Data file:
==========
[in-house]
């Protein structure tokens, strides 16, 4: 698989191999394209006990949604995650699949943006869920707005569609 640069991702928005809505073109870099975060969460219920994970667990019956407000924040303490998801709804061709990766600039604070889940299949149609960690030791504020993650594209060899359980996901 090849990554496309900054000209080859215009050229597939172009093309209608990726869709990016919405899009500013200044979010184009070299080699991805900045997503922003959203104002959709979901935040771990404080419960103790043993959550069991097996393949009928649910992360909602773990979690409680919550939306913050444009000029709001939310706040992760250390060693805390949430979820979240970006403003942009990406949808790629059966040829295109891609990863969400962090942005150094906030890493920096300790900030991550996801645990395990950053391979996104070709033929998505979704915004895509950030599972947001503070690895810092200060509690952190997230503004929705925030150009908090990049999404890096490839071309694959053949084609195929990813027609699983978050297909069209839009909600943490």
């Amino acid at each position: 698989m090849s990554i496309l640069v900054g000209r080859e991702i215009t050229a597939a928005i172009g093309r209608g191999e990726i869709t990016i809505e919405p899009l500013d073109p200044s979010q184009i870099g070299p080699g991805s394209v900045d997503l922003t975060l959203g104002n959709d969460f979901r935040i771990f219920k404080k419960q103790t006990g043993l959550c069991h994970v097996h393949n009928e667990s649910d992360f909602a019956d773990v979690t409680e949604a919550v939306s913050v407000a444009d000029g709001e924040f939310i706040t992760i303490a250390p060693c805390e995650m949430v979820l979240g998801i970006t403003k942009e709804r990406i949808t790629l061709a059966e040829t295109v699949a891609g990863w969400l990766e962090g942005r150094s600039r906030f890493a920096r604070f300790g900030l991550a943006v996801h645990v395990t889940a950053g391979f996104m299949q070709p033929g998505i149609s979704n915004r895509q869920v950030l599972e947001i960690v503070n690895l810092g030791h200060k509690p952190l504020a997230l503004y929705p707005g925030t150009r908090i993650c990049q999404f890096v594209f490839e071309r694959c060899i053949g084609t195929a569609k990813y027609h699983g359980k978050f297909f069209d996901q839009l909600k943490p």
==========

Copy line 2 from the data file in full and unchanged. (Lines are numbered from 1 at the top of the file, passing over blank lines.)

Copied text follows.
């Protein structure tokens, strides 16, 4: 698989191999394209006990949604995650699949943006869920707005569609 640069991702928005809505073109870099975060969460219920994970667990019956407000924040303490998801709804061709990766600039604070889940299949149609960690030791504020993650594209060899359980996901 090849990554496309900054000209080859215009050229597939172009093309209608990726869709990016919405899009500013200044979010184009070299080699991805900045997503922003959203104002959709979901935040771990404080419960103790043993959550069991097996393949009928649910992360909602773990979690409680919550939306913050444009000029709001939310706040992760250390060693805390949430979820979240970006403003942009990406949808790629059966040829295109891609990863969400962090942005150094906030890493920096300790900030991550996801645990395990950053391979996104070709033929998505979704915004895509950030599972947001503070690895810092200060509690952190997230503004929705925030150009908090990049999404890096490839071309694959053949084609195929990813027609699983978050297909069209839009909600943490």